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2014 Los Angeles Dodgers: $220 Million Reasons for a Championship Season… OR Bust!

March 22, 2013 – The Los Angeles Dodgers began the 2014 Major League Baseball season with a victory last night over their National League Western Division rivals, the Arizona Diamondbacks. The 3-1 win was led by $30 million a year, lefty ace, Clayton Kershaw, whose 7 Strikeouts in 6.2 innings performance limited the Arizona attack in front of a crowd of a little more than 38,000 fans at Sydney Cricket Ground, Australia. The Los Angeles offense was aided by a 4 th inning, 2 run Home Run by inexpensive substitute Outfielder, Scott Van Slyke, who also helped get the Dodgers offense going with a Double in the top of the 2 nd, which led to the team’s first run of the game.

The expectations are high for the Dodgers this season, and rightfully so. L.A. Lakers legend, Magic Johnson, leads an ownership group that has demonstrated they will spare no expense in providing General Manager Ned Colletti with the resources needed to put a winning club on the field. Manager, Don Mattingly, has the likes of exciting and sometimes volatile youngster, Yasiel Puig, in his lineup. Puig provided his skipper a promising 19 HR, .315 BA sampling in 2013. The Dodgers pitching staff is solid with Kershaw, the best pitcher in Baseball, at the top of the rotation. The bullpen is intriguing with stopper, Kenley Jensen being setup by former elite closers and current reclamation projects, Chris Perez and Brian Wilson.

However, the core of the current Dodgers roster is led by high priced players with names that were revered in Baseball circles a few years back and are looking for that elusive Championship ring. SP Zack Greinke, 1B Adrian Gonzalez and Outfielders Matt Kemp and Carl Crawford, along with Kershaw all have base salaries of at least $20 million a season and comprise 5 of the top 22 salaries in Baseball today. If you add in former Rookie of the Year and NL Batting Champion, SS Hanley Ramirez with his $15 million a year salary, it’s no surprise the Dodgers have a roster payroll that is currently $220 million dollars.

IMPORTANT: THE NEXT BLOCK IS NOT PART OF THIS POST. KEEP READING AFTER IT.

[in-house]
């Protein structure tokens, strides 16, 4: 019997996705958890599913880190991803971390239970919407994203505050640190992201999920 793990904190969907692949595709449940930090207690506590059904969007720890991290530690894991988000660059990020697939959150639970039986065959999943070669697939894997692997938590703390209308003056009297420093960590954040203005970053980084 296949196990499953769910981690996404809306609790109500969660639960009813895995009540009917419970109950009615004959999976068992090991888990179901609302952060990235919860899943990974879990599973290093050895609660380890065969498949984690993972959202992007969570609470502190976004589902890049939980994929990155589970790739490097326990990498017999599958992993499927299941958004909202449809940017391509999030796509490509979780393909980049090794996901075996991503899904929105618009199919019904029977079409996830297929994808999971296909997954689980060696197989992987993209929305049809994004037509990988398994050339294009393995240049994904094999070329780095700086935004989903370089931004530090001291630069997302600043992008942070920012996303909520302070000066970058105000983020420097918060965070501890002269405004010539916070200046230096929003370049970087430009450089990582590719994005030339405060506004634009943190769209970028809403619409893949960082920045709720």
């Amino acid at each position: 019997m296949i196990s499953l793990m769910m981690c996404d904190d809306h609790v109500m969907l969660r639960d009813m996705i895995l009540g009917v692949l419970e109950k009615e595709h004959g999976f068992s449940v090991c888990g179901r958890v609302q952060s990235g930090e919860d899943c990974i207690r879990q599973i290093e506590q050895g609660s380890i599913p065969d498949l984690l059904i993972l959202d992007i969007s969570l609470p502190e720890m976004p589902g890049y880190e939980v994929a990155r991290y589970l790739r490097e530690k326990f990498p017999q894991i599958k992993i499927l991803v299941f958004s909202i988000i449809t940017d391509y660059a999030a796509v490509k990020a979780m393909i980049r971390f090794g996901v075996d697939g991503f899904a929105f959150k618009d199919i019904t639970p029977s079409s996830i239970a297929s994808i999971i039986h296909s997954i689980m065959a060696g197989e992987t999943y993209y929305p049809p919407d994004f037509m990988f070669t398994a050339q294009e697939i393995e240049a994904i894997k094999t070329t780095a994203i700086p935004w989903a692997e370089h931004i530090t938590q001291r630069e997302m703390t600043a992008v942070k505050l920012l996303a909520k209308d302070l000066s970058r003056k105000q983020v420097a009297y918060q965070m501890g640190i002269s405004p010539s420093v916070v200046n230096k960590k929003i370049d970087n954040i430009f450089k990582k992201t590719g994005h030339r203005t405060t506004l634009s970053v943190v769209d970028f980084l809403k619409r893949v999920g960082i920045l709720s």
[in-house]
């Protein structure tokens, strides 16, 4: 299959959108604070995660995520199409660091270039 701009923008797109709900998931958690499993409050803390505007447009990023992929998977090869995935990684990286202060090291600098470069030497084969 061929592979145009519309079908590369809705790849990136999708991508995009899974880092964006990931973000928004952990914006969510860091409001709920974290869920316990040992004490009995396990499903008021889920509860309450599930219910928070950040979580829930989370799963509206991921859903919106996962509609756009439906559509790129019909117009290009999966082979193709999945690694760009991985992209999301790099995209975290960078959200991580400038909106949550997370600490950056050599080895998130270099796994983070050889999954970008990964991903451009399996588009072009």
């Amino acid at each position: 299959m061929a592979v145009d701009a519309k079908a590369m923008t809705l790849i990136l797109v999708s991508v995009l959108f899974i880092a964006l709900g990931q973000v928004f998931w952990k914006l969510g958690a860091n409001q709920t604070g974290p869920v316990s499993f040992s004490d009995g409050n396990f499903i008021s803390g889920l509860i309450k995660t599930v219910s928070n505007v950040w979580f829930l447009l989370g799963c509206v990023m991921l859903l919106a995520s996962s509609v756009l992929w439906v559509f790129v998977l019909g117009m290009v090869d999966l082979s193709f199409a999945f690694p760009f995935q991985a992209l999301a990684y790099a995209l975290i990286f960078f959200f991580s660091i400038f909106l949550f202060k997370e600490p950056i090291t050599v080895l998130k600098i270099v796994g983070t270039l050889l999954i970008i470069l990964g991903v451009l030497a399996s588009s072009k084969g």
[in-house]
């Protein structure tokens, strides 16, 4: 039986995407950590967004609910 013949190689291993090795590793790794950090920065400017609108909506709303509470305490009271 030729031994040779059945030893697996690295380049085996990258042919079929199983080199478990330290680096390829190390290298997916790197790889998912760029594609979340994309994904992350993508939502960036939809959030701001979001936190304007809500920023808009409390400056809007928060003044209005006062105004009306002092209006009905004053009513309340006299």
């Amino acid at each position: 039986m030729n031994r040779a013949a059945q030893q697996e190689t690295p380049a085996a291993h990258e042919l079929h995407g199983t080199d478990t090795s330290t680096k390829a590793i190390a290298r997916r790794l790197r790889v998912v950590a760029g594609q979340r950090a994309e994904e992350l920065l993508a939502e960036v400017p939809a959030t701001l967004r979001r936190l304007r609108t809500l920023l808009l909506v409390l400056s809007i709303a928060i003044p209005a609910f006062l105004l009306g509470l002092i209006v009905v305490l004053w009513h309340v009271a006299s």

On the field, the Dodgers and their expensive squad are favorites to make a championship run. In the Major League Baseball business world the Dodgers may be facing financial disaster. Financing most of their $2 Billion buy of the Dodgers with debt and insurance funds from Guggenheim, the new Dodgers owners were counting on a stronger attendance base and a new television deal with Time Warner to help keep the business of the Los Angeles Dodgers, fluid. However, as reported in Forbes magazine back in June, “The Los Angeles Dodgers are not going to be bailed out by their next television deal.” In a nutshell, the Dodgers will be receiving $700 million less than they expected out of the Time Warner deal because of the high percentage of money they have to contribute to MLB and its revenue sharing pot. Although the gate was up from 2012, Forbes also reported the Dodgers will not be helped much, if at all by attendance revenue because tickets prices have decreased by 3.3 % this season.

There is no guarantee that winning the 2014 World Series will stabilize what appears to be a very shaky financial situation for the Los Angeles Dodgers. However, a championship would bring the Dodgers back to the top of the Baseball world and that could lead to financial opportunities and investments, especially in terms of advertising and merchandising dollars. If their high priced players falter because of injury or performance, the Los Angeles Dodgers could go bust on and off the field in 2014. The vicious financial cycle of possibly having to unload high salaried players for the 2015 season, thus putting a lesser product on the field, would make the Dodgers less relevant in the Baseball world and could render the storied franchise financially destitute.

YoungJames Kenny

Los Angeles Dodgers Correspondent